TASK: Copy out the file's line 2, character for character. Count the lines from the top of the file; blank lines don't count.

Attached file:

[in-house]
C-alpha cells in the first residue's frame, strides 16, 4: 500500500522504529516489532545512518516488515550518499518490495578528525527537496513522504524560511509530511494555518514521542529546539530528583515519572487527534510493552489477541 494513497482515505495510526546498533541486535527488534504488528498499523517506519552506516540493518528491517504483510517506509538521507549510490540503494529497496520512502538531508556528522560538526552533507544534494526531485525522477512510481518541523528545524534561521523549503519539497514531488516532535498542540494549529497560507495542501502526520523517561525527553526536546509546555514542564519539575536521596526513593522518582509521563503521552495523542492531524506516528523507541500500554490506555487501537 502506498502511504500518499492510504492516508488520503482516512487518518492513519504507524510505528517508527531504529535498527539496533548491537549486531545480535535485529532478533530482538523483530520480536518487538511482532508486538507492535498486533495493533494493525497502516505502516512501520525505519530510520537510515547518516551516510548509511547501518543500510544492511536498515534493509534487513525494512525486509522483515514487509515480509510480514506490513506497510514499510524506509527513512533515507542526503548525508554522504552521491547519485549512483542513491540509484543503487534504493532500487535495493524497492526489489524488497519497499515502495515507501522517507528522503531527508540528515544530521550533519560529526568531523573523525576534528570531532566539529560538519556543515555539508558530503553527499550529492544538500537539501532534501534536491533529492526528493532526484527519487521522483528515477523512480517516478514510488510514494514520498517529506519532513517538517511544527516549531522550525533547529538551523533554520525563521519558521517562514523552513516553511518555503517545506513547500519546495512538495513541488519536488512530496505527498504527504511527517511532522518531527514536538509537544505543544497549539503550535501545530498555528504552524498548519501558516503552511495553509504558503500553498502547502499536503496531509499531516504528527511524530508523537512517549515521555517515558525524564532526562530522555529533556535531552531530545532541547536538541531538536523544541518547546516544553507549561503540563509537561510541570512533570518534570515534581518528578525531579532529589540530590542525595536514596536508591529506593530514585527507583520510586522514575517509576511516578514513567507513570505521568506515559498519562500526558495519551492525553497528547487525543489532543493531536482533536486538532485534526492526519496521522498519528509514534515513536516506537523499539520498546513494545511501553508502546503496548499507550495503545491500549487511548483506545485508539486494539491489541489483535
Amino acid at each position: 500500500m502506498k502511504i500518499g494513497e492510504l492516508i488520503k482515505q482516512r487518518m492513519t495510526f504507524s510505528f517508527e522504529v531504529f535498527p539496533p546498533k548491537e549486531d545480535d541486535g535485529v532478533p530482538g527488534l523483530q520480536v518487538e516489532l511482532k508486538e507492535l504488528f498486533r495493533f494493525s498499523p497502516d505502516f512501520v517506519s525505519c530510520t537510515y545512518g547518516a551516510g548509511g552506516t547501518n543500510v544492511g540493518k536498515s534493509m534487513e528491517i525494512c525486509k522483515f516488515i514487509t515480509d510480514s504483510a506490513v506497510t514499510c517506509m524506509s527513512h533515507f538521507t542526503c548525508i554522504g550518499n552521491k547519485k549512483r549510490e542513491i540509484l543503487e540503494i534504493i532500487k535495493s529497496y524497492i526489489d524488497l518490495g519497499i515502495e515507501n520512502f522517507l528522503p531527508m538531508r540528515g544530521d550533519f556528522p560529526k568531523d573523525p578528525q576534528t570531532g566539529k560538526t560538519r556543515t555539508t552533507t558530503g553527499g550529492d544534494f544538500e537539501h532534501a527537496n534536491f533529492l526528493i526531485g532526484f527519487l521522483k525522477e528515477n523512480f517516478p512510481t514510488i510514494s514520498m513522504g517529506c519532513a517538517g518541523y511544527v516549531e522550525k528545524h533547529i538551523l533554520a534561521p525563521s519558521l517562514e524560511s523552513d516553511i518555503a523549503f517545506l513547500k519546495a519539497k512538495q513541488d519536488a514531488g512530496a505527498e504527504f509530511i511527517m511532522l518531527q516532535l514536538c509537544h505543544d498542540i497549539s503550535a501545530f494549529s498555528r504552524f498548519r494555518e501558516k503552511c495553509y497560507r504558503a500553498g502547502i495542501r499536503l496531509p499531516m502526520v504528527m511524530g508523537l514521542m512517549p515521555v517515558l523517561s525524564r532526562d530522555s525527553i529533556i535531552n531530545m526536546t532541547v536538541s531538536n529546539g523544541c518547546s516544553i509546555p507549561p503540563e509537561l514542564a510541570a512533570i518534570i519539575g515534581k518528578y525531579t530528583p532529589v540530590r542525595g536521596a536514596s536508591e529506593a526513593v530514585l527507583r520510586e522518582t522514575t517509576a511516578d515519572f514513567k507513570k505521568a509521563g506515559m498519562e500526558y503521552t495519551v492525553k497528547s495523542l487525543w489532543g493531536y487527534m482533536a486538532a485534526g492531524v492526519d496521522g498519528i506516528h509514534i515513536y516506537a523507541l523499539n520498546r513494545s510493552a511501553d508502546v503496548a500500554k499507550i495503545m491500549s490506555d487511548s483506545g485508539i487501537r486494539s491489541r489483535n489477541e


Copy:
C-alpha cells in the first residue's frame, strides 16, 4: 500500500522504529516489532545512518516488515550518499518490495578528525527537496513522504524560511509530511494555518514521542529546539530528583515519572487527534510493552489477541 494513497482515505495510526546498533541486535527488534504488528498499523517506519552506516540493518528491517504483510517506509538521507549510490540503494529497496520512502538531508556528522560538526552533507544534494526531485525522477512510481518541523528545524534561521523549503519539497514531488516532535498542540494549529497560507495542501502526520523517561525527553526536546509546555514542564519539575536521596526513593522518582509521563503521552495523542492531524506516528523507541500500554490506555487501537 502506498502511504500518499492510504492516508488520503482516512487518518492513519504507524510505528517508527531504529535498527539496533548491537549486531545480535535485529532478533530482538523483530520480536518487538511482532508486538507492535498486533495493533494493525497502516505502516512501520525505519530510520537510515547518516551516510548509511547501518543500510544492511536498515534493509534487513525494512525486509522483515514487509515480509510480514506490513506497510514499510524506509527513512533515507542526503548525508554522504552521491547519485549512483542513491540509484543503487534504493532500487535495493524497492526489489524488497519497499515502495515507501522517507528522503531527508540528515544530521550533519560529526568531523573523525576534528570531532566539529560538519556543515555539508558530503553527499550529492544538500537539501532534501534536491533529492526528493532526484527519487521522483528515477523512480517516478514510488510514494514520498517529506519532513517538517511544527516549531522550525533547529538551523533554520525563521519558521517562514523552513516553511518555503517545506513547500519546495512538495513541488519536488512530496505527498504527504511527517511532522518531527514536538509537544505543544497549539503550535501545530498555528504552524498548519501558516503552511495553509504558503500553498502547502499536503496531509499531516504528527511524530508523537512517549515521555517515558525524564532526562530522555529533556535531552531530545532541547536538541531538536523544541518547546516544553507549561503540563509537561510541570512533570518534570515534581518528578525531579532529589540530590542525595536514596536508591529506593530514585527507583520510586522514575517509576511516578514513567507513570505521568506515559498519562500526558495519551492525553497528547487525543489532543493531536482533536486538532485534526492526519496521522498519528509514534515513536516506537523499539520498546513494545511501553508502546503496548499507550495503545491500549487511548483506545485508539486494539491489541489483535